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#48 of 49 Old 06-06-2012, 09:03 PM
 
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Where is that quote from? When we researched it we just found the rec was HBIG alone. But no matter what, even if the best rec is HBIG plus hep B vaccine, this is for hep B positive mamas and their babies. It still makes little sense to me to start the Hep B series in an hours old newborn for those babies that are not at risk?

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#49 of 49 Old 06-07-2012, 09:21 AM
 
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Just click on it - it's from the Talecris HBIG PI but it's on the NabiHB PI as well. I'm sure you can also find it in some of the MMWRs, particularly the ones from the late 80s-early 90s.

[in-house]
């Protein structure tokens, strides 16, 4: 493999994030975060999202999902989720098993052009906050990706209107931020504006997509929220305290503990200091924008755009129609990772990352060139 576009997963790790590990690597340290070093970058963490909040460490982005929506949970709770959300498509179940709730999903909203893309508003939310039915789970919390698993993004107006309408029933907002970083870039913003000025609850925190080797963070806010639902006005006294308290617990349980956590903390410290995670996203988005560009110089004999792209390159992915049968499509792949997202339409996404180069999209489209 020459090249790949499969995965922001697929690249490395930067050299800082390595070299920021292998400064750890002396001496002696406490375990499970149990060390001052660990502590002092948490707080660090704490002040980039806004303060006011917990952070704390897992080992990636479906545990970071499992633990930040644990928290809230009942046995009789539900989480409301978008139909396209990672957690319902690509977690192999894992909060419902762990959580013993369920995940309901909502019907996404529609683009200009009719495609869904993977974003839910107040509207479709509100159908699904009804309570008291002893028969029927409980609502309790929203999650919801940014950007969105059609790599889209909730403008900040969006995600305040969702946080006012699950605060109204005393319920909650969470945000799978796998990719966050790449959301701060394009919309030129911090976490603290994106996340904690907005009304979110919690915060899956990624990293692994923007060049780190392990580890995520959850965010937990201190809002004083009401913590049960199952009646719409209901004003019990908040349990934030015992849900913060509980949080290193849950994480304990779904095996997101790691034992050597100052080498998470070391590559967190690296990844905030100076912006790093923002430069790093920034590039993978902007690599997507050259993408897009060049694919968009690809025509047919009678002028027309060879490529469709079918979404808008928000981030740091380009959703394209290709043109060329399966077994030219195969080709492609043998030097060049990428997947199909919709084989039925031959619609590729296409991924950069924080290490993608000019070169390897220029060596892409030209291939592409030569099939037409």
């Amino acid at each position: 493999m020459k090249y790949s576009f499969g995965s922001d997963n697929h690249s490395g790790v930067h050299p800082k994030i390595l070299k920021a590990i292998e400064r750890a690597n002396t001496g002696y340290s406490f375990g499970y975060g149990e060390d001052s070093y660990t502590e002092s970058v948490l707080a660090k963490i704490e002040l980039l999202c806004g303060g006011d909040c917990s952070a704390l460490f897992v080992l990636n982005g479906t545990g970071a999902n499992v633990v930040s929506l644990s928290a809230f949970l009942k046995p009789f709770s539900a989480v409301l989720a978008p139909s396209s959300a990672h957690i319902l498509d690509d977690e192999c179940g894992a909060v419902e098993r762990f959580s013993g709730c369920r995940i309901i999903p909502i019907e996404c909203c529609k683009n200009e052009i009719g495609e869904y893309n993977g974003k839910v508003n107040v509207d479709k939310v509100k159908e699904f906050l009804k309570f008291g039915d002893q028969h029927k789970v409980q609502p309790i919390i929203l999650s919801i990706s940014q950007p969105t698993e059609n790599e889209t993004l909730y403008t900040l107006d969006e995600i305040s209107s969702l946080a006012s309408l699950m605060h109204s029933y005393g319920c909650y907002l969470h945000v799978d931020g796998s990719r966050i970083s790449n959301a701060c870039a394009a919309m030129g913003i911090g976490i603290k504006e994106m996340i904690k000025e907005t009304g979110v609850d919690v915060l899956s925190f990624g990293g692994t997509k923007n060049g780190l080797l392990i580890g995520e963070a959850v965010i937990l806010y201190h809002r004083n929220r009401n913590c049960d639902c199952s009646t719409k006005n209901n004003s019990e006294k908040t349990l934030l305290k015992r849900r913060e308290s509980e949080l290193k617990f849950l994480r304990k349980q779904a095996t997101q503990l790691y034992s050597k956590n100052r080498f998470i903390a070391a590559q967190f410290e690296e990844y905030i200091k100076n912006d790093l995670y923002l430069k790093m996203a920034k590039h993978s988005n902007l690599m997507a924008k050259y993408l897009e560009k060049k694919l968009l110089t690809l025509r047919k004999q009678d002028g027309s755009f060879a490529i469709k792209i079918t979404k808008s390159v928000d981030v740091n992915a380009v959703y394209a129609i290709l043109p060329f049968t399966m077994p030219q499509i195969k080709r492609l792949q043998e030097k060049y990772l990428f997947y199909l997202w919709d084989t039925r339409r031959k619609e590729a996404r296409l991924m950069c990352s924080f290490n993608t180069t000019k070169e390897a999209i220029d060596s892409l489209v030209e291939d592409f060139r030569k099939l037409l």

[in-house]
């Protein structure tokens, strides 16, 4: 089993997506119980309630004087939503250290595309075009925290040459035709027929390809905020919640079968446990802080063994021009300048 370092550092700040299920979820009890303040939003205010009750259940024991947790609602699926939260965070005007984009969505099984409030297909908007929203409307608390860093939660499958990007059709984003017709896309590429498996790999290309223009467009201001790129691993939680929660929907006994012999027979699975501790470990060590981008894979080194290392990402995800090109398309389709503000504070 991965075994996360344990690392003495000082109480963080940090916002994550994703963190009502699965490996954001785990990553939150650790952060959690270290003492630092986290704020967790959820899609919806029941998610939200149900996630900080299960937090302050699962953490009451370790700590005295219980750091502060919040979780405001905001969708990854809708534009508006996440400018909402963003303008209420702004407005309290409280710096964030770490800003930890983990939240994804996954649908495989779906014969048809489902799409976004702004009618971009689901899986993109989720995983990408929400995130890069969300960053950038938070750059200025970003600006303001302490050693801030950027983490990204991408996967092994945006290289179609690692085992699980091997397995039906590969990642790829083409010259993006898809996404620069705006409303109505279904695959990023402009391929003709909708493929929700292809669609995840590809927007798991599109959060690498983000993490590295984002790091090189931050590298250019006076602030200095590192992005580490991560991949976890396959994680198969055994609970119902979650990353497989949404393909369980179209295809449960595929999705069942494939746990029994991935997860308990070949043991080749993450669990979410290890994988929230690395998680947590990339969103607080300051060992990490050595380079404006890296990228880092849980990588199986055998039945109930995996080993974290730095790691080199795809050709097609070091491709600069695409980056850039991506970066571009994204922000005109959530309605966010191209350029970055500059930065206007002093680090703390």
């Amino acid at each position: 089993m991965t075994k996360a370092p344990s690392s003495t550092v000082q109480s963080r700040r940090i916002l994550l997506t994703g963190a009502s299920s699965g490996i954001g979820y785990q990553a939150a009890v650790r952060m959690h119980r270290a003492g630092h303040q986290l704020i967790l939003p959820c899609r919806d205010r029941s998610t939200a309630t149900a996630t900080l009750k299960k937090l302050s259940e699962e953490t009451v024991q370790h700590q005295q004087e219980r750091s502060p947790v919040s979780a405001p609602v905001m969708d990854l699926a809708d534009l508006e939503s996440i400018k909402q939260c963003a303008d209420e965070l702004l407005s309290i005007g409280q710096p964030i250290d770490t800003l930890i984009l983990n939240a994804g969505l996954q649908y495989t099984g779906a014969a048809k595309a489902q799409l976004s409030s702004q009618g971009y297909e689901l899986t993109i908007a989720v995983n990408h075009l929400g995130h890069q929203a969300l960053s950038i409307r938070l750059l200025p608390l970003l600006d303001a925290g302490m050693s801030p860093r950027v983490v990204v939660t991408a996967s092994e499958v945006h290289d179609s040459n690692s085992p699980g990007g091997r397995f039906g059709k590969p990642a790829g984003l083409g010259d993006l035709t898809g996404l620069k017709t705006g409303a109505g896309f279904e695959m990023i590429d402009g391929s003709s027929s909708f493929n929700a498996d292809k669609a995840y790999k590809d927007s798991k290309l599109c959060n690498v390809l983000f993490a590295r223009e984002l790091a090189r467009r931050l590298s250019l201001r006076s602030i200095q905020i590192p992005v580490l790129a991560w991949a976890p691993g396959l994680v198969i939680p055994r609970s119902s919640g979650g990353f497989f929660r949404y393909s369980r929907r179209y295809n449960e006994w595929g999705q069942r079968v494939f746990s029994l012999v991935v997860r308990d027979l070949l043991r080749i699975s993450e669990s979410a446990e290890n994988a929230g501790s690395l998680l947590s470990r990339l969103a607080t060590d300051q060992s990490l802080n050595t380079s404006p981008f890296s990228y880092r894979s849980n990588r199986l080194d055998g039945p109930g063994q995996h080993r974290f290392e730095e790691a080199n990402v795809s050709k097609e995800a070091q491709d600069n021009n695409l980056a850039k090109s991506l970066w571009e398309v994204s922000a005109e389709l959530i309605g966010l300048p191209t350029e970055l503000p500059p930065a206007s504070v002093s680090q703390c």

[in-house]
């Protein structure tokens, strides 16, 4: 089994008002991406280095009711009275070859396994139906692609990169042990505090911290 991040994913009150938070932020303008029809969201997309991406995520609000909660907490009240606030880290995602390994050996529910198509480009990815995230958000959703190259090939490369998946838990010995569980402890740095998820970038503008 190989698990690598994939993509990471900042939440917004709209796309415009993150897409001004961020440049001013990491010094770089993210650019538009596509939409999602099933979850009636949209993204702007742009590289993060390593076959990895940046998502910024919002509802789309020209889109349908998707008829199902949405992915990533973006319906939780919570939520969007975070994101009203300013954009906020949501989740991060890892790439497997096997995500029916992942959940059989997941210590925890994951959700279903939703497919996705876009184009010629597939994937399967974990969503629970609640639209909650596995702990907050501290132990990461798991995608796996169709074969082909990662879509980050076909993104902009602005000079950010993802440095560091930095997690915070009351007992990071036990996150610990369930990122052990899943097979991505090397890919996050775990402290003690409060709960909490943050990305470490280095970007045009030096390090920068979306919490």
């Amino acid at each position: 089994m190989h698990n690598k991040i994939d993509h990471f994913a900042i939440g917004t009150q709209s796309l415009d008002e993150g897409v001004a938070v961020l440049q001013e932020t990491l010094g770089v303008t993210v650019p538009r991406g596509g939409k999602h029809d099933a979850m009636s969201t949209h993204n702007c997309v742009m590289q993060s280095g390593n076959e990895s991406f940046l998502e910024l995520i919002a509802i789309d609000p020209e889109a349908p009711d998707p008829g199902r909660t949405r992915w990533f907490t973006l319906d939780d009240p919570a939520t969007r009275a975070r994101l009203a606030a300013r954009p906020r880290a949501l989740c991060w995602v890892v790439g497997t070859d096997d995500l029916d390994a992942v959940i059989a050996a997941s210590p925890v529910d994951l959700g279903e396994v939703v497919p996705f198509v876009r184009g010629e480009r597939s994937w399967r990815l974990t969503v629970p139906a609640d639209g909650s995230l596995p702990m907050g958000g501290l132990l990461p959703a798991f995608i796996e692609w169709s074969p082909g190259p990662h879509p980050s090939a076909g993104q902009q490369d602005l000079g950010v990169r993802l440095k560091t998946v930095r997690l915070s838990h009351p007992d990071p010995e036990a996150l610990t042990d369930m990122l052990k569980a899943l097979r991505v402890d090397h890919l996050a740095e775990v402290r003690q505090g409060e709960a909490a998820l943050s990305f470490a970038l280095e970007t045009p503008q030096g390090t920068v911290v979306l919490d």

I personally agree with you that a birth dose isn't so necessary for infants born to negative moms & I think all negative families should easily be able to make an informed choice to decline. As I mentioned previously, the rationale of that strategy is to create a system less likely to miss babies due to the severity of the consequences: "because errors or delays in documenting, testing, and reporting maternal HBsAg status can and do occur, administering the first dose of Hepatitis B vaccine soon after birth to all infants acts as a safety net." I've had situations where HBIG was given to the wrong baby in the nursery & once it was even given to the mom. I've also had incorrect labs ordered or results misinterpreted numerous times. I'm not saying I think the current US strategy is the right/wrong/best approach but from the perspective of TPTB, it's considered to be of greater benefit to vax babies that might not be high risk than it is to miss ones that need it.